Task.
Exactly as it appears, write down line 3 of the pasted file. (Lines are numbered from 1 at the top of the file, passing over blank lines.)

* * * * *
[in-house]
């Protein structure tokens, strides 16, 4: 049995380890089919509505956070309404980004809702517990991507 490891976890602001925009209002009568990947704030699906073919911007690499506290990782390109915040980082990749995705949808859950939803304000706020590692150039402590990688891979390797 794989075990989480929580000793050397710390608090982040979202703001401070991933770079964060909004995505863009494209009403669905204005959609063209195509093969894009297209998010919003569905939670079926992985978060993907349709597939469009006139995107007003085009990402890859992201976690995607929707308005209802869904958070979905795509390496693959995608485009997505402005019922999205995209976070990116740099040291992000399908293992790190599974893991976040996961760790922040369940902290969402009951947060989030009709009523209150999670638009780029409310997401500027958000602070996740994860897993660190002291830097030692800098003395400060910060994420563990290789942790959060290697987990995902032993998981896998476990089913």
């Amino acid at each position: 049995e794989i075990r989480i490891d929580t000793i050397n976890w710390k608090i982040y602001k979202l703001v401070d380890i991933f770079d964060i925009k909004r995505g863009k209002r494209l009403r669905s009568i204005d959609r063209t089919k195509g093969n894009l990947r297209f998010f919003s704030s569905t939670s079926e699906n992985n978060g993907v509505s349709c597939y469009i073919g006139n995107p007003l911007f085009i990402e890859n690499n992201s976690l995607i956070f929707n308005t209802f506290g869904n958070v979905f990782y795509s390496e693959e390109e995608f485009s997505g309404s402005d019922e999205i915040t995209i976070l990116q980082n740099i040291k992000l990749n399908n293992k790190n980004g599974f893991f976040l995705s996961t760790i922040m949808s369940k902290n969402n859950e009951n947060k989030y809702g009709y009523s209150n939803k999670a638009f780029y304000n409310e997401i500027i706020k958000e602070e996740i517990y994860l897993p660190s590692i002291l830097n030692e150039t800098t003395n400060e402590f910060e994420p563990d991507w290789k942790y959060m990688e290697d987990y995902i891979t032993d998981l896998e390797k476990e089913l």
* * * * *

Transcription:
């Amino acid at each position: 049995e794989i075990r989480i490891d929580t000793i050397n976890w710390k608090i982040y602001k979202l703001v401070d380890i991933f770079d964060i925009k909004r995505g863009k209002r494209l009403r669905s009568i204005d959609r063209t089919k195509g093969n894009l990947r297209f998010f919003s704030s569905t939670s079926e699906n992985n978060g993907v509505s349709c597939y469009i073919g006139n995107p007003l911007f085009i990402e890859n690499n992201s976690l995607i956070f929707n308005t209802f506290g869904n958070v979905f990782y795509s390496e693959e390109e995608f485009s997505g309404s402005d019922e999205i915040t995209i976070l990116q980082n740099i040291k992000l990749n399908n293992k790190n980004g599974f893991f976040l995705s996961t760790i922040m949808s369940k902290n969402n859950e009951n947060k989030y809702g009709y009523s209150n939803k999670a638009f780029y304000n409310e997401i500027i706020k958000e602070e996740i517990y994860l897993p660190s590692i002291l830097n030692e150039t800098t003395n400060e402590f910060e994420p563990d991507w290789k942790y959060m990688e290697d987990y995902i891979t032993d998981l896998e390797k476990e089913l």